Even though we had already spent more time in Bolivia than we had anticipated, we decided to spend a week in Sucre and take more Spanish classes. We both felt that we had improved quite a bit since our first class in Otavalo, so this time, we wanted to focus more on our conversational skills, which are still quite halting at best.
We had gotten a recommendation for a nonprofit Spanish school and a great hostel (Thanks awesome family from New Zealand!), so we set ourselves up to spend some time learning, volunteering, and exploring.
We attended Fenix Spanish School, and we would both would highly recommend it. We took four hours of classes everyday and we loved our teachers (Tatiana and Grover). They were patient, funny, and did a great job of individualizing lessons for us. Each day, the four hours just flew by (at least they did for Kristen as she could easily spend all day learning new words and conjugations).
The entire staff was very welcoming and friendly. One of the other teachers led a cooking class one night. We practiced conversing in Spanish (and tried to sneak in a little English) while learning to cook quinoa with meat and veggies. Kristen got the unfortunate task of chopping about 20 onions. Her Spanish practice was definitely limited as she had to fight back the tears, but the meal turned out to be delicious!
We also wanted to volunteer in a local school, but due to the fact a lot of people were on vacation, this was a bit trickier to coordinate. Finally on Wednesday, we were taken to a hospital which has a special wing for pre-teens and teens with special needs. For three days, we spent the mornings hanging out with the kids there.
On Friday, our last day with the kids, we were told that we were going on a field trip. This instantly filled Kristen with nerves, because as a teacher, she knows that field trips are not as much fun for the adults as they are for the kids. We were told we were going to visit a farm, and we combined with the group of younger students and piled in to a bus that was probably not meant to hold that many people.
Imagine our surprise when we pulled in to a military base. We weren’t exactly sure how we had messed up that translation so much, but were redeemed when we saw that this base did actually have a farm that we visited. Well, if you count one sheep, 5 pigs, 3 rabbits, and some lettuce as a farm. We walked around the base with the kids and they highlight came when the military band began to play and many of the kids started dancing. It was a blast.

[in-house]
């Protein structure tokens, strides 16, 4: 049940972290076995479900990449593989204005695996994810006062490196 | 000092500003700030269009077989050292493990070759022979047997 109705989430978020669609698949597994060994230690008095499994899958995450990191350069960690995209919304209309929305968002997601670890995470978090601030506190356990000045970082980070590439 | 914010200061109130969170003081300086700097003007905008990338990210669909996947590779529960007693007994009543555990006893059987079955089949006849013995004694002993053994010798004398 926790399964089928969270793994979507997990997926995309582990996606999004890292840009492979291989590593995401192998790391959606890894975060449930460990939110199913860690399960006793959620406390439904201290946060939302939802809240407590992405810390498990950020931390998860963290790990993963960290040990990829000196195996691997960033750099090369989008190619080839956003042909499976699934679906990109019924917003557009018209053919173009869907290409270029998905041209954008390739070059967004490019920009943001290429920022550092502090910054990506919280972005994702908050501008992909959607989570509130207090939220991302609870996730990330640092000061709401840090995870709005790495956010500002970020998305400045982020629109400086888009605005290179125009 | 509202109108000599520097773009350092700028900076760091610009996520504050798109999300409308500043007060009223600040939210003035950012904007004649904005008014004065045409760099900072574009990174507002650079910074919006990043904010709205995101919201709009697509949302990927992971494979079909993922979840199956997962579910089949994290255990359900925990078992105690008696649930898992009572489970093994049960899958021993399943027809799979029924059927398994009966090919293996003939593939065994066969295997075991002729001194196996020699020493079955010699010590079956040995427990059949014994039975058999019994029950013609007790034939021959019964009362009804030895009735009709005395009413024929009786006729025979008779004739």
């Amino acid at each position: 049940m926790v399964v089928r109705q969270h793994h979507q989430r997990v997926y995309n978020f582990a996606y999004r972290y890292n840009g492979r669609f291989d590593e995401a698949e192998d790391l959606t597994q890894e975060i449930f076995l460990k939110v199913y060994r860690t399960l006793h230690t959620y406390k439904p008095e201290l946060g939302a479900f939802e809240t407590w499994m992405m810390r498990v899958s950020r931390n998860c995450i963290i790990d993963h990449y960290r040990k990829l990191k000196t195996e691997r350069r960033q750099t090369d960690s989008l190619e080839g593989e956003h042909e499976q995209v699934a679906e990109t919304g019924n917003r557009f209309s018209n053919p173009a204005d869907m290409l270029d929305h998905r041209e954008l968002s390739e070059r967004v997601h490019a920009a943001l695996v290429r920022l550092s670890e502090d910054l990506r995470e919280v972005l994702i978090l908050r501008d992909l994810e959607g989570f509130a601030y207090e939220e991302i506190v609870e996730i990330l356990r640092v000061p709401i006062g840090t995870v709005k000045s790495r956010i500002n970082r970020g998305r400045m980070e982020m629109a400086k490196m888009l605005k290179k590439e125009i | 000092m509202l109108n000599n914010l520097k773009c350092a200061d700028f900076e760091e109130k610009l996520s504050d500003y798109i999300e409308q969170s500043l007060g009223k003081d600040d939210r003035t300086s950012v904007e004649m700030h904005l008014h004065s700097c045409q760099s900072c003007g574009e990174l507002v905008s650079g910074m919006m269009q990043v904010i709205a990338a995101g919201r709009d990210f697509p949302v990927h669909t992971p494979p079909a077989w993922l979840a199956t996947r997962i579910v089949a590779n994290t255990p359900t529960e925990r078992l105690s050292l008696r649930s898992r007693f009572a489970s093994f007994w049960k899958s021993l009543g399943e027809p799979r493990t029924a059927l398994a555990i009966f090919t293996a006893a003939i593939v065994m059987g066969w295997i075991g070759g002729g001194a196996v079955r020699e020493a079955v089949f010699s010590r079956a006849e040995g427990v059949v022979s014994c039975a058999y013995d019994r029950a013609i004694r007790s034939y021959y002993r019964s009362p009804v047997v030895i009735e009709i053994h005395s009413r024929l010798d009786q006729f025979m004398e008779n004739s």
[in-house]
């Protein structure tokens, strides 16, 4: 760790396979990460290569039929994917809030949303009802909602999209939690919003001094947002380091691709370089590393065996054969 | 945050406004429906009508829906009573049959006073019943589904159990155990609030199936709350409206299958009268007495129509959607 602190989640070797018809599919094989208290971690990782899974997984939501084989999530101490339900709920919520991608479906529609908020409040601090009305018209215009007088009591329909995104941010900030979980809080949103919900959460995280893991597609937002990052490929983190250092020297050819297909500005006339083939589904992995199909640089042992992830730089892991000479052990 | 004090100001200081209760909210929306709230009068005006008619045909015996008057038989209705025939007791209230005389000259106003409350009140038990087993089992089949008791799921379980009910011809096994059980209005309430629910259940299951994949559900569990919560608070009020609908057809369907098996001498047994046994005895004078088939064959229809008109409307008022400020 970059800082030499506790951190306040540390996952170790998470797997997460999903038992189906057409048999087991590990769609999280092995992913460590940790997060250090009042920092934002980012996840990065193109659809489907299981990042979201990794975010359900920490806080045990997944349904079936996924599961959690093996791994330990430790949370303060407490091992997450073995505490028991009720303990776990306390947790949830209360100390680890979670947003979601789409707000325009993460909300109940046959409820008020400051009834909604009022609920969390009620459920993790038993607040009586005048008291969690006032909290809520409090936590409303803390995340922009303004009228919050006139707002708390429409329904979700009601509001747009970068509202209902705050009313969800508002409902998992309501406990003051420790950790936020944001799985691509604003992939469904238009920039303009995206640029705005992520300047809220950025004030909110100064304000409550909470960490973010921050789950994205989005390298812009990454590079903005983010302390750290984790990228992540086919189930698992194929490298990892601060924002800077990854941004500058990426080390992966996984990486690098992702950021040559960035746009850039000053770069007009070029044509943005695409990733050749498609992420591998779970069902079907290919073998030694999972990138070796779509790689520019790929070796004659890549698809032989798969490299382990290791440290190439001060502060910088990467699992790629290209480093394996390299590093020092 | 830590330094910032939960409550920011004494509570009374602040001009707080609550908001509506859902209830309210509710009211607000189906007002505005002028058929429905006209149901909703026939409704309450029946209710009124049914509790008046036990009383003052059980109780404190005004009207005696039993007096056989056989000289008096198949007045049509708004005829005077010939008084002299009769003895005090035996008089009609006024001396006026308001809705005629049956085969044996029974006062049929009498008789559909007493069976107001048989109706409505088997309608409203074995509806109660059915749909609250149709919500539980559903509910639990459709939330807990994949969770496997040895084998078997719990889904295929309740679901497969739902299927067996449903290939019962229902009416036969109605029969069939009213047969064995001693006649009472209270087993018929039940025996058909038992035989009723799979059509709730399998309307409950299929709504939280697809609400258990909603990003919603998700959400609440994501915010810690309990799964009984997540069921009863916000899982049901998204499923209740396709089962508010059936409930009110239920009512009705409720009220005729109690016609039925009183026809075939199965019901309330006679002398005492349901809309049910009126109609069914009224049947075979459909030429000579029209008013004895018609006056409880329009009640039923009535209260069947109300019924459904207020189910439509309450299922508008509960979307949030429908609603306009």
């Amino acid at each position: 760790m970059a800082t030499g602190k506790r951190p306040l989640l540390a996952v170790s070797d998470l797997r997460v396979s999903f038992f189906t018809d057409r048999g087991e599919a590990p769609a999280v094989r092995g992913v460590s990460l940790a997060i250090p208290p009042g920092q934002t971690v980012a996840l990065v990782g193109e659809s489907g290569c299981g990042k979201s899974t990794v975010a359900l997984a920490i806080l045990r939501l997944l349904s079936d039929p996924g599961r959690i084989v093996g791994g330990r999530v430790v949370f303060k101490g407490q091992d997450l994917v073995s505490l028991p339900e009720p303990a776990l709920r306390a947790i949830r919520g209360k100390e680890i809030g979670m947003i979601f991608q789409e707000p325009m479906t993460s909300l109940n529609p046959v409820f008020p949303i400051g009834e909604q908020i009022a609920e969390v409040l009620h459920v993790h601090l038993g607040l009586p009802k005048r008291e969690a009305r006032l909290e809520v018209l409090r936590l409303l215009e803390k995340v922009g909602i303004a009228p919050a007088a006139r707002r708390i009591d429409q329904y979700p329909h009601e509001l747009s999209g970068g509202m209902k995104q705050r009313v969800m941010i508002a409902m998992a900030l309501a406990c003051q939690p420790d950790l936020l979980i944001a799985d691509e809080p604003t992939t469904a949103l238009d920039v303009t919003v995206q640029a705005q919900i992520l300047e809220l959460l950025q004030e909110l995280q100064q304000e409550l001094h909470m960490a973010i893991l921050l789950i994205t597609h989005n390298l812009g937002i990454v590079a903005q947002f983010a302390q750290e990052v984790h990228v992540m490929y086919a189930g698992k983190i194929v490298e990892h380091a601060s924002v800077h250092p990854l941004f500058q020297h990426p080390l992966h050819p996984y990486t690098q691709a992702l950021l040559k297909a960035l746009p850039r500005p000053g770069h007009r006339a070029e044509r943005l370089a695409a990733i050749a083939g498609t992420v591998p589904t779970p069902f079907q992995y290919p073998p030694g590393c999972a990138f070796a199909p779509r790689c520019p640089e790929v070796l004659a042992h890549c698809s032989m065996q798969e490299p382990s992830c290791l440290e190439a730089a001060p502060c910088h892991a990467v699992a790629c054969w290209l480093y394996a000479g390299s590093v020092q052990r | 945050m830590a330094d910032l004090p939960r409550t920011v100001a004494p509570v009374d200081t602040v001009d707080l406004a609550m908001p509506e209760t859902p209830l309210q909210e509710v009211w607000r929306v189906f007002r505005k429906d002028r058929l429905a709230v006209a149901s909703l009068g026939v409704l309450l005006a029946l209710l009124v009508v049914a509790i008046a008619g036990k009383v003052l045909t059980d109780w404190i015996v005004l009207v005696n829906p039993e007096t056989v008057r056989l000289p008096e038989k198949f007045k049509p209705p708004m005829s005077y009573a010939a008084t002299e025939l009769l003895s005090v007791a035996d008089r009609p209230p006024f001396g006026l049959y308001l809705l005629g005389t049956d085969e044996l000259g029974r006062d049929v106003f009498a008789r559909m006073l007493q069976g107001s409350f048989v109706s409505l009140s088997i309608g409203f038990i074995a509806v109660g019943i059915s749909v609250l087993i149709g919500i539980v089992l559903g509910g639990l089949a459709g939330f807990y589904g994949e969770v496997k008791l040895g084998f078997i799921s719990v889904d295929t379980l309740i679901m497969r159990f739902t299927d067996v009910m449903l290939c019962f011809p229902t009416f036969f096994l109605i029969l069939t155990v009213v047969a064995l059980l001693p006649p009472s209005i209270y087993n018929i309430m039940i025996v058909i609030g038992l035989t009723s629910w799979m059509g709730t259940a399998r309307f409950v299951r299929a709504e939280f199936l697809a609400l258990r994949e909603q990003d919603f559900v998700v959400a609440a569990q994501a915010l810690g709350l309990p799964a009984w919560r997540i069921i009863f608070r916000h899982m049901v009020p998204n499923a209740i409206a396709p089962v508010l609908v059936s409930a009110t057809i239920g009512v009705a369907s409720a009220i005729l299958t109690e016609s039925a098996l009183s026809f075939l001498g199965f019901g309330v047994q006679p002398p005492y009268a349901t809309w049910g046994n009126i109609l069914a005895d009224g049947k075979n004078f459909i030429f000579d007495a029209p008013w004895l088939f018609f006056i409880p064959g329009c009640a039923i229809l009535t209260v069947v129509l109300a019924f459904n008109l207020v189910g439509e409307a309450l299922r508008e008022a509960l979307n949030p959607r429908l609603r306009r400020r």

At times working with the kids was a bit hectic, but we settled in nicely and enjoyed the week. At the end of our week there, we both wished we could have spent more time with the kids. Maybe we’ll be lucky enough to return on day.
On our last evening in Sucre, the teachers invited us to come play Wally/Wallyball, a Bolivian version of volleyball. In this version, it is played on a racquetball court, and you play off the walls and roof, and can use your hands, feet, head, or whatever to play. It’s easy to learn, quite the workout, and actually a ton of fun to play. (Google it if you’re interested in seeing it in action.)
This is probably the most fun Kristen has ever had playing a group sport. Why? Because she could hit the ball any which way she wanted and didn’t have to worry about it flying way out-of-bounds. Even with her minimal skills, as long as she prevented it from hitting the ground, one of the better members of her team could make it in to a workable play.
Once, she wasn’t paying enough attention and the serve hit her smack in the face! Luckily, two of her local teammates were quick to respond and get it over the net.
The two hours went by in a crazy fury, and we were exhausted and sweaty at the end of it, but it was an absolute blast.